Geronimo, Bin Laden, and U.S. Foreign PolicyNews Abroad
Daniel S. Margolies is Professor of History at Virginia Wesleyan College and the author of Spaces of Law in American Foreign Relations: Extradition and Extraterritoriality in the Borderlands and Beyond, 1877-1898 (University of Georgia Press, 2011).
Now that the initial street celebrations and media frenzy have dissipated with the passage of a couple of days after the killing of Osama bin Laden, politicians, historians, legal scholars, and even a few talking heads have begun asking new questions about aspects of the raid, particularly regarding its legality under U.S. and international law and its meaning within the context of American foreign policymaking. Putting aside profound questions of politics and justice in the decade-long pursuit of Bin Laden, and sidestepping thorny diplomatic quandaries raised by the news that Osama bin Laden has been hiding in plain sight down the street from the Pakistani military academy, we must still ask some critical questions such as: just what was up with the use of “Geronimo” as the name for the whole SEAL operation?
This choice of the seeming incongruous “Geronimo” should not be seen as a mistake, especially in the legally astute, historically informed, and media savvy precincts of the Obama administration. How much of this raid could possibly have been left to chance, starting with its name? Labels might seem irrelevant, but military code words and project names have long larded operations with intimations of great (or pseudo-) portent. We have been served up gassy names such as Bush’s “Operation Iraqi Freedom” rebadged into the flabby marketing of “Operation New Dawn” for the reinvented Obama war in Iraq. We can continue to scratch our heads over “Operation Odyssey Dawn” for the war in Libya. But “Geronimo” was clearly a deliberate choice saturated with historical meaning related to the extraterritorial pursuit of bin Laden. It may even have been a deft joke.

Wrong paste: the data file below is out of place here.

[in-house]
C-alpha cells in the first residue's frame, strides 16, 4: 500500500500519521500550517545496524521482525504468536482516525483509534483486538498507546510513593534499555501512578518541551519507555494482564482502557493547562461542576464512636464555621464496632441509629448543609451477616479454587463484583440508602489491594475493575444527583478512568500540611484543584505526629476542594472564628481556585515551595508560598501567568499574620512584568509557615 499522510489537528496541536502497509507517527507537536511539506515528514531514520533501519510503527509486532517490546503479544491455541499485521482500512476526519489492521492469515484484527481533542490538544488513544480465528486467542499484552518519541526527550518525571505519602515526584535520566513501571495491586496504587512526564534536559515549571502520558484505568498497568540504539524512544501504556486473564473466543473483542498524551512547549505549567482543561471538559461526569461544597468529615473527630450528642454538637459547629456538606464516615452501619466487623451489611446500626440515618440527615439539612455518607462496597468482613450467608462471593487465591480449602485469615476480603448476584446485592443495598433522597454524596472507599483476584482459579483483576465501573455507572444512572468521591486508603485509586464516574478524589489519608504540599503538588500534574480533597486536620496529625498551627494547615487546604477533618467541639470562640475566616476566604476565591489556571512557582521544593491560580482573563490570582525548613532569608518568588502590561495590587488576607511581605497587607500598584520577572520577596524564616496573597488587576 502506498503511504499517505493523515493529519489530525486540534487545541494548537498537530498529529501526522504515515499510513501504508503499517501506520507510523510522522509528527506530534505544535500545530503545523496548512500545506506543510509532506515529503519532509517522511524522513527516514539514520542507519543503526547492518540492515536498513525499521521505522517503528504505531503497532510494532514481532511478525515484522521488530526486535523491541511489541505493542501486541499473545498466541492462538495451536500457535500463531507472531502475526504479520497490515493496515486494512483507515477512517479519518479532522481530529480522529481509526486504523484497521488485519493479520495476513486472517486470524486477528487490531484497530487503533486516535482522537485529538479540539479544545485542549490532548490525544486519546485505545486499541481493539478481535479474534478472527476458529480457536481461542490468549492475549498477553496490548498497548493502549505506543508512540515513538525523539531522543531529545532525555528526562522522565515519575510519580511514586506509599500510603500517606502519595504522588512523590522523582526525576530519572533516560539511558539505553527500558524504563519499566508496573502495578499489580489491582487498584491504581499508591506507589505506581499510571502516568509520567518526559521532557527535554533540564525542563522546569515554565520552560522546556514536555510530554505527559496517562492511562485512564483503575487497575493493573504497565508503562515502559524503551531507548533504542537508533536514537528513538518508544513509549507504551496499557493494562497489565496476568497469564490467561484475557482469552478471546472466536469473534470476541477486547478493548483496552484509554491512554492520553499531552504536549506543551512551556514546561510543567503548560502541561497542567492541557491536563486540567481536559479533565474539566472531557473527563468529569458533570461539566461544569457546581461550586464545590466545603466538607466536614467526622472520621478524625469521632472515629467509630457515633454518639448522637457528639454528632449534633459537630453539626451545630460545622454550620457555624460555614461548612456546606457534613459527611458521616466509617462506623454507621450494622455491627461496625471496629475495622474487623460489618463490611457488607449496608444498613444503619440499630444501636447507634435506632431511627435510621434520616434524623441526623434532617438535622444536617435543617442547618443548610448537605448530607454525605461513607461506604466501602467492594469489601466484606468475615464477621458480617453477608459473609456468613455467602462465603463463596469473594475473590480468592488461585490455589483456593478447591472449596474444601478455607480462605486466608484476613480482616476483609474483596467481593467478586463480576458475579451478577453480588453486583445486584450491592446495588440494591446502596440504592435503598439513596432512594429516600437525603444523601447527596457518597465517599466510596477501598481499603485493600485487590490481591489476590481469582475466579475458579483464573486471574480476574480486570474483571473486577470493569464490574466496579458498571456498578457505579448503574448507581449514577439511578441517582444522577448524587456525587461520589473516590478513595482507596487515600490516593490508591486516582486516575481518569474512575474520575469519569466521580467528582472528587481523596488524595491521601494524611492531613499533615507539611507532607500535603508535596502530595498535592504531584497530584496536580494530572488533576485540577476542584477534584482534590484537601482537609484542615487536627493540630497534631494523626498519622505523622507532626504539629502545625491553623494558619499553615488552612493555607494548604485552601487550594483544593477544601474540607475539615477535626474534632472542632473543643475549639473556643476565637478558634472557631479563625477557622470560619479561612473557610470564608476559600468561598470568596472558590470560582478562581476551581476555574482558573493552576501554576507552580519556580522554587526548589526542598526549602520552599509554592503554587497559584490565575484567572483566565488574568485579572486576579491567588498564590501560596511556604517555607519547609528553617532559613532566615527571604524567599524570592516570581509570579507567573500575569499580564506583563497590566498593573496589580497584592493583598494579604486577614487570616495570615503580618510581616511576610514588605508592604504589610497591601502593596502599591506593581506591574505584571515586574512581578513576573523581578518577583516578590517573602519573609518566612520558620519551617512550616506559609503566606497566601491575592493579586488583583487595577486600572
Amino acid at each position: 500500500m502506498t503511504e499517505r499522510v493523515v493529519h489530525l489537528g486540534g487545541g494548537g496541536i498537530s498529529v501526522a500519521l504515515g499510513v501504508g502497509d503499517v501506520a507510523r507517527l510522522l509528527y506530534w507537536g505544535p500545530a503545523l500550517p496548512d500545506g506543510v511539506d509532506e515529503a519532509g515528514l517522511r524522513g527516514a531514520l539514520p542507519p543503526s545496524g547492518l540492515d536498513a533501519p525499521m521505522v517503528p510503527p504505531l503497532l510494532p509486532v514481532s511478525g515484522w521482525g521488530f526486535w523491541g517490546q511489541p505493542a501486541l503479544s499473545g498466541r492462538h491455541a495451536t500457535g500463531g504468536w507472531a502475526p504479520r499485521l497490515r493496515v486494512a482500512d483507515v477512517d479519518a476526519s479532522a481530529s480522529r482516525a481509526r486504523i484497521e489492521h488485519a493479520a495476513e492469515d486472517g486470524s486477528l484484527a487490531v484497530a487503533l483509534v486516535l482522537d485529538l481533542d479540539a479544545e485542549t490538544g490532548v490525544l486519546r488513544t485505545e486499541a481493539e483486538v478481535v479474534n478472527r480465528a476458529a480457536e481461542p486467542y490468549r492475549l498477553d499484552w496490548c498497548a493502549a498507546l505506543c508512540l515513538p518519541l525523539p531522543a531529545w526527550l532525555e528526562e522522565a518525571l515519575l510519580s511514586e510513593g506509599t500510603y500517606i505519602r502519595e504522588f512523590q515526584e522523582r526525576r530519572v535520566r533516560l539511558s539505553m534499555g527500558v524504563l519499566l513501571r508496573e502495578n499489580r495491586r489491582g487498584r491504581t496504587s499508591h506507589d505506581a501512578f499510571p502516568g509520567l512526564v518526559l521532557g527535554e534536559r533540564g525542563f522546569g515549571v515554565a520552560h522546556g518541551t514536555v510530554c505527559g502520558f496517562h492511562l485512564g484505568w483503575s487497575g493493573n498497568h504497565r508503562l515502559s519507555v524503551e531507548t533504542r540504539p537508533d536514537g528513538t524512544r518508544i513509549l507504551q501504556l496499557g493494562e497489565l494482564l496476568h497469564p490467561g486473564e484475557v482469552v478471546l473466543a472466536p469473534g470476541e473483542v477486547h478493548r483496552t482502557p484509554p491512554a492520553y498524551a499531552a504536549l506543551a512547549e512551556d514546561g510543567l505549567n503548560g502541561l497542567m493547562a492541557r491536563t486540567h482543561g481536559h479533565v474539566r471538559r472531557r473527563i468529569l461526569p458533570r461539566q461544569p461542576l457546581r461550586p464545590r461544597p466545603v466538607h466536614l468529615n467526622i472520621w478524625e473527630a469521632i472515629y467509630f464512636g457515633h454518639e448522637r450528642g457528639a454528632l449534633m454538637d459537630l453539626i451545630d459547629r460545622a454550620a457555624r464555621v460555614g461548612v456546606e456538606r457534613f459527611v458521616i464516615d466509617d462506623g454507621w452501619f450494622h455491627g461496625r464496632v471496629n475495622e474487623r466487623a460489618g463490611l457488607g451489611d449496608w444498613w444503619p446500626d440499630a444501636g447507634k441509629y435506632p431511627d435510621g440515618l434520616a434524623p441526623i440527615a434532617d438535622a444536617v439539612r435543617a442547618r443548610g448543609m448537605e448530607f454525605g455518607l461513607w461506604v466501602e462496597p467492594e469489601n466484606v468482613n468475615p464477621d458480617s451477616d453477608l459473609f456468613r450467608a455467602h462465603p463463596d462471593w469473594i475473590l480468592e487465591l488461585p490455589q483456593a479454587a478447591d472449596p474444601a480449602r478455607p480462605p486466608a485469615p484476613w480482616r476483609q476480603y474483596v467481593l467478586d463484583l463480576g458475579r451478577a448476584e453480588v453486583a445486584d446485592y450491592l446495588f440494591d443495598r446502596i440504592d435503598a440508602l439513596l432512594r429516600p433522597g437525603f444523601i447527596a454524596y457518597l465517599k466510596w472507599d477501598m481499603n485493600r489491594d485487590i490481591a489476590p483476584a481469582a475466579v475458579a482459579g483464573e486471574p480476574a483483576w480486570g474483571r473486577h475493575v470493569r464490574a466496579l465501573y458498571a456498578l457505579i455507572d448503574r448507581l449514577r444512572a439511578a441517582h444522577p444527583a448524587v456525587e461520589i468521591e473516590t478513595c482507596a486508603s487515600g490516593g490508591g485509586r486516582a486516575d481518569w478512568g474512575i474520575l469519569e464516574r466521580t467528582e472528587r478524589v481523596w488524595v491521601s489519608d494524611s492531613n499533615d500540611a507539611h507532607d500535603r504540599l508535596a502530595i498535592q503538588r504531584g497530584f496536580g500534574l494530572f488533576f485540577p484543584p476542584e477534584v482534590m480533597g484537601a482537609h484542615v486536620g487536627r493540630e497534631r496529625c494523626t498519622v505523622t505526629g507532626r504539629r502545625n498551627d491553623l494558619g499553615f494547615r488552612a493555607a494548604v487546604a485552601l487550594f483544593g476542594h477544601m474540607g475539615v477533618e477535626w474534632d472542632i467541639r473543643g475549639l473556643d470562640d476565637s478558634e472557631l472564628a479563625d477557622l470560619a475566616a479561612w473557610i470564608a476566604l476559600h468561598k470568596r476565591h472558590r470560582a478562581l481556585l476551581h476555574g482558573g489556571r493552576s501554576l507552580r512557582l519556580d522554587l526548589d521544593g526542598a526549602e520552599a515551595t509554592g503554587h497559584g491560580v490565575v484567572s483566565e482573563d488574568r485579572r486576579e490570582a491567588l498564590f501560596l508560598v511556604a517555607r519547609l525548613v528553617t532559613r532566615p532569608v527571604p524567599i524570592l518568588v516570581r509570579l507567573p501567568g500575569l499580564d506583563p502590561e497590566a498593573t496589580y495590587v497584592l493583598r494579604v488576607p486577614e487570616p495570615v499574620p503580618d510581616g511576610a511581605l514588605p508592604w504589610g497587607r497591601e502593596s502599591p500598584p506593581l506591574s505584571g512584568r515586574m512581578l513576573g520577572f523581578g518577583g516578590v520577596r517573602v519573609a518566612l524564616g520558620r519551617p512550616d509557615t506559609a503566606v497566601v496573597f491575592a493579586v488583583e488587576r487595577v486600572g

Geronimo is familiar to most as a renegade Chiricahua Apache fighter in the 1880s, and as the cry of World War II paratroopers jumping out of planes. The final capture and exile of Geronimo occurred as a result of an extraterritorial U.S. military operation in Mexico in September 1886. It was not an anomalous event, but rather one of a long series of extraterritorial acts employed by the United States as it built a flexible foreign policy upon unilateralism and the invocation of sovereign exception to established legal structures. The ease with which the United States found it could step outside of both borders and the law in times of declared emergency, such as in the case of volitional cross-border incursions into Mexico in pursuit of Geronimo and others, clearly marked the centrality of power via the sovereign exception (a la Giorgio Agamben) as a dominant feature of American foreign policy.